Wahey! – just received issue twelve of Concrete magazine. As usual the latest edition is bigger than the last, rammed with eastern steel, quality photos and interesting reports of adventures in far flung places.
This issue features photo-reports from around Poland, the Czech Republic, Belarus, Hungary, Serbia and more. They even manage a page entirely dedicated to Kazakhstan. There are some really cool Russian train productions with lots of cartoon characters and a few wholetrains. One picture apparently shows a Moscow underground from 1935 that has been hit too. Towards the centre there is a mix of walls, tags and tracksides that are a nice break and the magazine finishes up with the usual mix of trains from around the world.
Aside from the photos this issue has a report from Timişoara in Romania, tales from the largest island in Russia, an unusual article on Israel and two holiday dispatches from India and South America. There is also a page of news about graffiti projects due for release.
The main thrust of the Timişoara text is that the city has a load of old trains from France that make it an attractive destination for both natives and French tourists. Similarly there are some former Japanese trains mentioned in the summary of a trip to Sakhalin island in Russia. If these sort of niche reports about unusual rolling-stock, often from deep in Russia, are your thing then Concrete is definitely the publication to go to.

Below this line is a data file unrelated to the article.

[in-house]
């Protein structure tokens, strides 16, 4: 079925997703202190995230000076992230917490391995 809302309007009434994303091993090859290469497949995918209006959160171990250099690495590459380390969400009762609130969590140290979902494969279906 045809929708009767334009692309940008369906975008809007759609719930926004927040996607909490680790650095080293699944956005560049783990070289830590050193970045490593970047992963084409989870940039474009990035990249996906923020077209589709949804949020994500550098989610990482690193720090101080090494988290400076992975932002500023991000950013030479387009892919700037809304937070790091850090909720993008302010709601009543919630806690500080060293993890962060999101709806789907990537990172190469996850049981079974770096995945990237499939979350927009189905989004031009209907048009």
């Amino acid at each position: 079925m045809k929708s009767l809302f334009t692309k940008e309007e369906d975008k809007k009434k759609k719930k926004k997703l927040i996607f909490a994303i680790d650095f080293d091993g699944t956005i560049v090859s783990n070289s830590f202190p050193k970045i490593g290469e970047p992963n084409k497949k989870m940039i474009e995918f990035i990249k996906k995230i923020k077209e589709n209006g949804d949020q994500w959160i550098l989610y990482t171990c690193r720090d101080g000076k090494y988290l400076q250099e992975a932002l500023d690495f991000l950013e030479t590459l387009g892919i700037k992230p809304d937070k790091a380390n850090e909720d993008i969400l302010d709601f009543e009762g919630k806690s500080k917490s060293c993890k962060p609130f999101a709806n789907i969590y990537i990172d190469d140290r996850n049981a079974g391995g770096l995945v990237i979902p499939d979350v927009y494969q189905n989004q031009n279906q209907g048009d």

Meanwhile the two holiday pieces are by two regular Concrete contributors Stive and Tibak. The former nicely describes a return trip to India and how it has changed. The latter has a less sedate jaunt across four South American countries, visiting several train systems and getting into all sorts of dodgy situations. Both articles are accompanied with cool pictures. Finally the article on Israel was interesting as, apart from a few pictures from Tel Aviv, I’ve not really seen much about the country in other mags. This being Concrete magazine there’s obviously a focus on trains but also descriptions of Israeli towns, the atmosphere and the people.
Apart from the informative articles I particularly liked the pieces by Unholylines, Atkoks, BIK Crew and Daor. The perfectly composed photograph on the front cover really highlights the quality of this production too. Alongside this latest issue Concrete also did an interview not too long ago which is worth a read.
I found a nice Ⓐ on page 105.